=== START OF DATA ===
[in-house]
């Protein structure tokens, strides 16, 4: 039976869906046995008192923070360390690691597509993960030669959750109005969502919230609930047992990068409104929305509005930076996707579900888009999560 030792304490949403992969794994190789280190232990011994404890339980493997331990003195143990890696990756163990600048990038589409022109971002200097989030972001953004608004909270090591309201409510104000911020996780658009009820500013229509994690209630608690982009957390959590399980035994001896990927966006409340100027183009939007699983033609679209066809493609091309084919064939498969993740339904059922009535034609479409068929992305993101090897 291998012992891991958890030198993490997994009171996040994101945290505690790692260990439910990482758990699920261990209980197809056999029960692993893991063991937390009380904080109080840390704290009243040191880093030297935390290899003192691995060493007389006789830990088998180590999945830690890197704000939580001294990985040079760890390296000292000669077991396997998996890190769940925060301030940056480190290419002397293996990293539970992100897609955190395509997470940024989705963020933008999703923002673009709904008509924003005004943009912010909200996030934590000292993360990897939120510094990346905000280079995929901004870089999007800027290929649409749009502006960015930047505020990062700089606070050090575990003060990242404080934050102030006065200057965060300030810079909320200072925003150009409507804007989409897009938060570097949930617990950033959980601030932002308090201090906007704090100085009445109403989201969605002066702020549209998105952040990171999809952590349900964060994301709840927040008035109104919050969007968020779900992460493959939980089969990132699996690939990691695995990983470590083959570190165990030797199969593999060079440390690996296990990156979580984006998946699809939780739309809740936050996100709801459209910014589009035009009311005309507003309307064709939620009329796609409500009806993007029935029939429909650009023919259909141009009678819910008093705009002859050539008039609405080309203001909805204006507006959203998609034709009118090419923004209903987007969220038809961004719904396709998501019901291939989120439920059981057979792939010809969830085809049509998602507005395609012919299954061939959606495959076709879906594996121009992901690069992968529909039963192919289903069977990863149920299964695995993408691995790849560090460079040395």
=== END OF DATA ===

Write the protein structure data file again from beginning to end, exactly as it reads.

[in-house]
């Protein structure tokens, strides 16, 4: 039976869906046995008192923070360390690691597509993960030669959750109005969502919230609930047992990068409104929305509005930076996707579900888009999560 030792304490949403992969794994190789280190232990011994404890339980493997331990003195143990890696990756163990600048990038589409022109971002200097989030972001953004608004909270090591309201409510104000911020996780658009009820500013229509994690209630608690982009957390959590399980035994001896990927966006409340100027183009939007699983033609679209066809493609091309084919064939498969993740339904059922009535034609479409068929992305993101090897 291998012992891991958890030198993490997994009171996040994101945290505690790692260990439910990482758990699920261990209980197809056999029960692993893991063991937390009380904080109080840390704290009243040191880093030297935390290899003192691995060493007389006789830990088998180590999945830690890197704000939580001294990985040079760890390296000292000669077991396997998996890190769940925060301030940056480190290419002397293996990293539970992100897609955190395509997470940024989705963020933008999703923002673009709904008509924003005004943009912010909200996030934590000292993360990897939120510094990346905000280079995929901004870089999007800027290929649409749009502006960015930047505020990062700089606070050090575990003060990242404080934050102030006065200057965060300030810079909320200072925003150009409507804007989409897009938060570097949930617990950033959980601030932002308090201090906007704090100085009445109403989201969605002066702020549209998105952040990171999809952590349900964060994301709840927040008035109104919050969007968020779900992460493959939980089969990132699996690939990691695995990983470590083959570190165990030797199969593999060079440390690996296990990156979580984006998946699809939780739309809740936050996100709801459209910014589009035009009311005309507003309307064709939620009329796609409500009806993007029935029939429909650009023919259909141009009678819910008093705009002859050539008039609405080309203001909805204006507006959203998609034709009118090419923004209903987007969220038809961004719904396709998501019901291939989120439920059981057979792939010809969830085809049509998602507005395609012919299954061939959606495959076709879906594996121009992901690069992968529909039963192919289903069977990863149920299964695995993408691995790849560090460079040395």